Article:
Healing from childhood trauma, especially trauma that you’ve been hiding for a long time, requires a rewiring of the brain of sorts. I knew that I needed to change the way I reacted to things and how I spoke to myself. Our brains control everything and so it is important to train our brains to react correctly to stimuli. My first actionable step towards healing was Sticky Notes.

Sticky Notes? You question. Yes, sticky notes.

I wrote down affirmations like “I am Healed” and “I am Set Free” all over my bathroom mirror. Anything I was struggling with received an assigned affirmation and placed on the mirror. Every morning I would wake up and while getting ready I would read each one of the affirmations out loud to myself. It felt a little silly at first, but eventually I began to see myself behaving differently.

My reactions were less dramatic, my emotions more level and believe it not, I felt more confident!

In the bible, there is a verse that talks about speaking life.

The tongue has the power of life and death, and those who love it will eat its fruit. – Proverbs 18:21

Living out this bible verse – Changed. My. Life. The key for this technique is that I was saying these mantras OUT LOUD. I would say them in my head throughout the day as I came into contact with particularly hard circumstances. However, saying them out loud in the mornings set me up for success for the whole day. It also allowed me to hear the affirmations. Speaking and hearing the statements reinforced them in my head space.

Childhood Trauma

Scaling

Scaling was a tool I used to make sure I was self-regulating. Self regulation is CRUCIAL when trying to heal from trauma. Most likely, you overreact to certain stimuli, because you are emotionally charged due to what happened to you. Recognizing these over reactions, self soothing and regulating is important to leading a more balanced life.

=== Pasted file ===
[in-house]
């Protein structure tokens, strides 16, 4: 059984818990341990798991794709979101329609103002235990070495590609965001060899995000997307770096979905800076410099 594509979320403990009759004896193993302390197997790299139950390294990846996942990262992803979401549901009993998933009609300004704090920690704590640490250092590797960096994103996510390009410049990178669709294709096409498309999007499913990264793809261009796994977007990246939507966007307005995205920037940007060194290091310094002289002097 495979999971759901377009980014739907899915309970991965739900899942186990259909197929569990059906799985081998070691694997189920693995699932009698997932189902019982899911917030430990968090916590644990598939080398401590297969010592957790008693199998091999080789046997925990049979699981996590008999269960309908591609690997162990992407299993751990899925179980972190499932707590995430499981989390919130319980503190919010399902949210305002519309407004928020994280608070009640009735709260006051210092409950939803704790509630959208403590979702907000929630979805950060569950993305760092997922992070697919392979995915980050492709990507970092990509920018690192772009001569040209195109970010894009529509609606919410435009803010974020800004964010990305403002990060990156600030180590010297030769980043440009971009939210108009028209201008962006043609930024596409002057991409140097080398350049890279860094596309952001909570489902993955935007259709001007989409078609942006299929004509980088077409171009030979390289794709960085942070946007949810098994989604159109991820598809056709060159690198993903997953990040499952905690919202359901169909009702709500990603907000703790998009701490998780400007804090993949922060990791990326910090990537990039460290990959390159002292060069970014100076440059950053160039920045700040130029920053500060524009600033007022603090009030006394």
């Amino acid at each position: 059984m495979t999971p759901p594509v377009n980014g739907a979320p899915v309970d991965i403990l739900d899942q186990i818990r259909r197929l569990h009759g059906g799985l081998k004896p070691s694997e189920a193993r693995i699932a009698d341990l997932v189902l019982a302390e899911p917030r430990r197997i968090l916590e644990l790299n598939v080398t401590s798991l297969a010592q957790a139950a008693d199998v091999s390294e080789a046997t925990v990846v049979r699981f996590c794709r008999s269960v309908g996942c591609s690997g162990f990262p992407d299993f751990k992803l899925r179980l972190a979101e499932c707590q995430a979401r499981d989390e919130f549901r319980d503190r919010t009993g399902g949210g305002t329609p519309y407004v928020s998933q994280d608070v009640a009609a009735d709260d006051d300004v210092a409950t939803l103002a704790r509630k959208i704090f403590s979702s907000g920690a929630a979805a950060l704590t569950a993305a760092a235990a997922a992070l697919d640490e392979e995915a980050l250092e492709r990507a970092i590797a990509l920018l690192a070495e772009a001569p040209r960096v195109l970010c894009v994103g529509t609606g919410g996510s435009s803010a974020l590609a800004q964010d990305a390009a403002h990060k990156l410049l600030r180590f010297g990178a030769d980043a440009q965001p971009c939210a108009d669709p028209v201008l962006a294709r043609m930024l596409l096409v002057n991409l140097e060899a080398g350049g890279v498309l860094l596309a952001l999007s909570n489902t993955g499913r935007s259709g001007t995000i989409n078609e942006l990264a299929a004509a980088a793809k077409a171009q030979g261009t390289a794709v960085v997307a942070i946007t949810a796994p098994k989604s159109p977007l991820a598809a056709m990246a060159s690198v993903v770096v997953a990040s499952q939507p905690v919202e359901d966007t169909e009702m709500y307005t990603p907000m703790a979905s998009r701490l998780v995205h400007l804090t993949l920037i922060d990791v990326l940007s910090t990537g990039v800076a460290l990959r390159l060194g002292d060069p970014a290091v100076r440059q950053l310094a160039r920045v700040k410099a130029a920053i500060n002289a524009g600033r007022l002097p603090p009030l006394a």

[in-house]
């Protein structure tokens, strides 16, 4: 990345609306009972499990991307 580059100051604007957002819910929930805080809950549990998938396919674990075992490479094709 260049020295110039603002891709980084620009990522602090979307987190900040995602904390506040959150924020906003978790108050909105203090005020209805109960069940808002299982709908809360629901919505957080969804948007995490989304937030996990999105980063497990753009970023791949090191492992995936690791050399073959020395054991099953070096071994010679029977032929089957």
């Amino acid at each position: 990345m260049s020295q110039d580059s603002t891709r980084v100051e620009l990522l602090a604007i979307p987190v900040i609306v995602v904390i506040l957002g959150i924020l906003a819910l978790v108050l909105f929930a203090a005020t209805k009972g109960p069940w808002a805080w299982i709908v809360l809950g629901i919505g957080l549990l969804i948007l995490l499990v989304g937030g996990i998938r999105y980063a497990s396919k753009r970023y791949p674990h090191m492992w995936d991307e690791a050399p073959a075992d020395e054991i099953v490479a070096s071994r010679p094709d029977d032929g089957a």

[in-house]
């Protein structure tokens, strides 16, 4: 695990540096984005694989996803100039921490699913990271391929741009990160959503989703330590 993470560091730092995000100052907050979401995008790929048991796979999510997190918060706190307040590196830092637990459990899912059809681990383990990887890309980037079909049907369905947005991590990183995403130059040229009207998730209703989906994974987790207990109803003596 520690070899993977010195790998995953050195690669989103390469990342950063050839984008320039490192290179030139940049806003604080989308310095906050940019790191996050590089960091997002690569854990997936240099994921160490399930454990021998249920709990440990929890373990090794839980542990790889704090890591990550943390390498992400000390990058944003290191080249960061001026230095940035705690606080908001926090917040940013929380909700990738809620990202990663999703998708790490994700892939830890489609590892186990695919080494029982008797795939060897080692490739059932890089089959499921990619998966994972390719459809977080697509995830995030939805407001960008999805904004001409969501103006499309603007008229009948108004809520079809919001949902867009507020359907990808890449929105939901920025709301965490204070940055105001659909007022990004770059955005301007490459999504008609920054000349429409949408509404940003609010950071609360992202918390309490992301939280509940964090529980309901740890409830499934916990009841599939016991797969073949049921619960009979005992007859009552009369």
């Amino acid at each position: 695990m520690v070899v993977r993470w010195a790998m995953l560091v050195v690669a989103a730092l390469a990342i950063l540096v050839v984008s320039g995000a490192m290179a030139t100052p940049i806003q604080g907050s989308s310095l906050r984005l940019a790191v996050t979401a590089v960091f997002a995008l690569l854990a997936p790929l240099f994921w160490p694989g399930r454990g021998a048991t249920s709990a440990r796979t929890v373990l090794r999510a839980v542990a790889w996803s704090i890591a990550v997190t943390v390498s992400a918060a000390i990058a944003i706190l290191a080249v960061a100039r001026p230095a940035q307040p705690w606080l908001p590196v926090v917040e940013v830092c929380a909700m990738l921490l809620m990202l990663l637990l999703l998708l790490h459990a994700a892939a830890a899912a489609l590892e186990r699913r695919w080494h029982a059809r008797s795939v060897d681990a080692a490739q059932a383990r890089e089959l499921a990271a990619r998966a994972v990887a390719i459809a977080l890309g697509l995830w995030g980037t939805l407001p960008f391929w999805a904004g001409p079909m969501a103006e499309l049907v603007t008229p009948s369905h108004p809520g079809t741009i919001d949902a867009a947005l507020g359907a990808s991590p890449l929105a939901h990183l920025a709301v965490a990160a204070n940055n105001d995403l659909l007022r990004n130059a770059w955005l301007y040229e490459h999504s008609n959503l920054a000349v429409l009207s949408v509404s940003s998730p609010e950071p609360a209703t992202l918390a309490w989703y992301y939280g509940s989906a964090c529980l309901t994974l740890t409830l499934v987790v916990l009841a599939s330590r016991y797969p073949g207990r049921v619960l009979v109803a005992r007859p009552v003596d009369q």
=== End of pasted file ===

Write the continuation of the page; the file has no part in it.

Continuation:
Scaling in a nut shell is this: When something happens, I gauge my reaction and then compare it to how I think someone else would or should react. If there was a discrepancy between the two, I knew I needed to work on how I responded in the moment or in the future.

RELATED: 4 Tips For Managing Emotional Dysregulation (Never be a Slave to Emotional Triggers Again)

Facing The Music & Finding Closure After Childhood Trauma

This is usually the most difficult part for people. But it is impossible to be completely healed and set free from your childhood trauma until you accept what happened, find closure and forgive. Trauma is a lot like grief. In fact, you may go through all the steps of grief, because essentially you are grieving a loss of either innocence or control. Trauma SUCKS. What happened to you, wasn’t fair, justified or okay. But it’s time to start taking action towards living a better life.

Acceptance

Accepting that something horrible happened to you is more difficult than it sounds. That’s why the first step in grief is often denial. But recognizing exactly what happened to you and how it has affected you is crucial to your healing.

We need to be honest with ourselves when doing a self-evaluation. By telling yourself there’s nothing wrong with you – you are doing yourself a disservice.